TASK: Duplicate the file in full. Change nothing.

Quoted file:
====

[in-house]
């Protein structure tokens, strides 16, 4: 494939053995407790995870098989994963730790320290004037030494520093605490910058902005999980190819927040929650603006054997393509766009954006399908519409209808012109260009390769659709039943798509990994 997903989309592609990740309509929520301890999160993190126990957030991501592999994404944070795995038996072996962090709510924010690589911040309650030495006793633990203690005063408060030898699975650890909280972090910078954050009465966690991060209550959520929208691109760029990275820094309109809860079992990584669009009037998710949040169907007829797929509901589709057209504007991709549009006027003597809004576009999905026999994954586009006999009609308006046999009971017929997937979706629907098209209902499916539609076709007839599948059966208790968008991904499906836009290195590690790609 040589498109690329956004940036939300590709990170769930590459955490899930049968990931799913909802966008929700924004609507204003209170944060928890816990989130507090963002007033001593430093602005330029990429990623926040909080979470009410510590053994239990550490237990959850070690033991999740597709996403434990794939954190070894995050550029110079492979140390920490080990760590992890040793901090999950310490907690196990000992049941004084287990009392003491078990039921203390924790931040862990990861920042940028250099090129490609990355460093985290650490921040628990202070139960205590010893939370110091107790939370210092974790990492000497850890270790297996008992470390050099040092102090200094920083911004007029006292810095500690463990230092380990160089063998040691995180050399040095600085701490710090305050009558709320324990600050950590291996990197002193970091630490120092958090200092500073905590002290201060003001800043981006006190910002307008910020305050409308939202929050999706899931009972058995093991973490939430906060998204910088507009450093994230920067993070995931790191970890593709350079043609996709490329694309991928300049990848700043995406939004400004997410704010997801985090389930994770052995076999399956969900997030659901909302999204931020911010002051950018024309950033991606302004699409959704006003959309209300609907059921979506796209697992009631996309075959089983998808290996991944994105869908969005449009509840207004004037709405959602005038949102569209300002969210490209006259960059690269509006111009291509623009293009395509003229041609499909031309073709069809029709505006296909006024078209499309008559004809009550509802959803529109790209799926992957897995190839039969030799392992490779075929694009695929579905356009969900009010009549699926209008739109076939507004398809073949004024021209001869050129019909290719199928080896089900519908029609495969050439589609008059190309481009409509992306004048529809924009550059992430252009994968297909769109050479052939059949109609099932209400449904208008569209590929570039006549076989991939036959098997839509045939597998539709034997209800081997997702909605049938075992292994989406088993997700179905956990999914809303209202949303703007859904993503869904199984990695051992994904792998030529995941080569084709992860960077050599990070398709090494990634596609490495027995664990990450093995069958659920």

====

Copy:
[in-house]
């Protein structure tokens, strides 16, 4: 494939053995407790995870098989994963730790320290004037030494520093605490910058902005999980190819927040929650603006054997393509766009954006399908519409209808012109260009390769659709039943798509990994 997903989309592609990740309509929520301890999160993190126990957030991501592999994404944070795995038996072996962090709510924010690589911040309650030495006793633990203690005063408060030898699975650890909280972090910078954050009465966690991060209550959520929208691109760029990275820094309109809860079992990584669009009037998710949040169907007829797929509901589709057209504007991709549009006027003597809004576009999905026999994954586009006999009609308006046999009971017929997937979706629907098209209902499916539609076709007839599948059966208790968008991904499906836009290195590690790609 040589498109690329956004940036939300590709990170769930590459955490899930049968990931799913909802966008929700924004609507204003209170944060928890816990989130507090963002007033001593430093602005330029990429990623926040909080979470009410510590053994239990550490237990959850070690033991999740597709996403434990794939954190070894995050550029110079492979140390920490080990760590992890040793901090999950310490907690196990000992049941004084287990009392003491078990039921203390924790931040862990990861920042940028250099090129490609990355460093985290650490921040628990202070139960205590010893939370110091107790939370210092974790990492000497850890270790297996008992470390050099040092102090200094920083911004007029006292810095500690463990230092380990160089063998040691995180050399040095600085701490710090305050009558709320324990600050950590291996990197002193970091630490120092958090200092500073905590002290201060003001800043981006006190910002307008910020305050409308939202929050999706899931009972058995093991973490939430906060998204910088507009450093994230920067993070995931790191970890593709350079043609996709490329694309991928300049990848700043995406939004400004997410704010997801985090389930994770052995076999399956969900997030659901909302999204931020911010002051950018024309950033991606302004699409959704006003959309209300609907059921979506796209697992009631996309075959089983998808290996991944994105869908969005449009509840207004004037709405959602005038949102569209300002969210490209006259960059690269509006111009291509623009293009395509003229041609499909031309073709069809029709505006296909006024078209499309008559004809009550509802959803529109790209799926992957897995190839039969030799392992490779075929694009695929579905356009969900009010009549699926209008739109076939507004398809073949004024021209001869050129019909290719199928080896089900519908029609495969050439589609008059190309481009409509992306004048529809924009550059992430252009994968297909769109050479052939059949109609099932209400449904208008569209590929570039006549076989991939036959098997839509045939597998539709034997209800081997997702909605049938075992292994989406088993997700179905956990999914809303209202949303703007859904993503869904199984990695051992994904792998030529995941080569084709992860960077050599990070398709090494990634596609490495027995664990990450093995069958659920």